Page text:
When then Czech Prime Minister Mirek Topolanek shuttled between Moscow and Kyiv in a desperate bid to resolve the gas standoff with Ukraine last January, however, his efforts were hampered by widespread disagreement in Europe over how to deal with Russia. Former Soviet bloc countries have issued loud warnings about the danger from Russia. But countries in Western Europe have been far less willing to criticize Moscow.
Political expert Kirill Rogov says that doesn't bode well for Washington's new Russia policy, which he says can only succeed with unified European support.
"There's no question about that because otherwise, opportunities for the United States will be very limited," he says. "That's because Europe is Russia's main trading partner while the United States is a more abstract interlocutor."
Russia has been working to undermine European unity by cultivating bilateral relations with individual countries, often through lucrative deals between state gas monopoly Gazprom and energy companies across Western Europe. Among them, Germany's E.ON Ruhrgas is helping build a new pipeline directly to Germany bypassing transit countries such as Ukraine. The North Stream pipeline consortium is headed by none other than former Chancellor Gerhard Schroeder, who took the job only weeks after he left office.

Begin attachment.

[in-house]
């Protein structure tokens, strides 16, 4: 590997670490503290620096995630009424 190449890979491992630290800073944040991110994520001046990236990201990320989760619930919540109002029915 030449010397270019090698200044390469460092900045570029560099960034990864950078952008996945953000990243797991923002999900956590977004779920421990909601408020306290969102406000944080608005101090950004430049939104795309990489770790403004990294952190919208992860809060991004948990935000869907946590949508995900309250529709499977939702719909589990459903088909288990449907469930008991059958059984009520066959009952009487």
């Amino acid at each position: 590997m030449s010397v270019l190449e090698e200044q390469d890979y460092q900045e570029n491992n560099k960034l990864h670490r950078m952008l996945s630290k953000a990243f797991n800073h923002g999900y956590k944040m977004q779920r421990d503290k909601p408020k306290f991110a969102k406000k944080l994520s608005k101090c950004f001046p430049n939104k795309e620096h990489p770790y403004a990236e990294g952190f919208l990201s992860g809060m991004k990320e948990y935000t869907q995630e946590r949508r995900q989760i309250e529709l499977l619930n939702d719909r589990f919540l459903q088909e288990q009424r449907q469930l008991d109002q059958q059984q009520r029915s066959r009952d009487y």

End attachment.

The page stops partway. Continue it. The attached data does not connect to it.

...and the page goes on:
Analysts say Gazprom has been successful in persuading countries like Germany to consider their own national interests ahead of a unified European strategy by enlisting their energy companies to act as lobbyists for Russian interests.
The strategy reinforces Moscow's view of European consensus as a threat.
"If they want to be unified, God bless them," says Viktor Kremenyuk of Moscow's U.S.A. and Canada Institute. "If they want to work out something like a unified policy toward Russia, it's their problem, not our problem. Our problem is to see, 'Is that something friendly?'"
Berlin's policy toward Moscow has been among the friendliest. Last November, Germany Chancellor Angela Merkel led opposition to the Bush administration's campaign to put Georgia and Ukraine on a path to NATO membership. At the same time, Germany blocked proposed EU regulations that would have restricted foreign companies from buying European energy utilities, a policy aimed at slowing Gazprom's drive to buy up companies in Western Europe.
Still, there are signs Moscow's recent actions are encouraging a gradual change in European attitudes. Russia's gas shutoff to Ukraine prompted new calls to diversify energy supplies, partly by backing an alternate gas-pipeline project called Nabucco that would deliver supplies from Central Asia bypassing Russia. Last March, the EU infuriated Moscow by promising Kyiv $3.5 billion to modernize its gas pipeline network in a bid to avoid another shutoff.
Czech European Affairs Minister Fule says he sees a developing trans-Atlantic consensus on Russia.
"There is a huge responsibility of the European allies of the United States within NATO and the European Union itself," he says. "And I think that in general the European Union and the European allies of the United States are keen [on] working in favor of eliminating this zero-sum-game approach which prevails in Russia."
But others believe a real consensus on Russia will develop only if people in London and Paris feel as threatened by Russia as some Czechs do on the streets of Prague.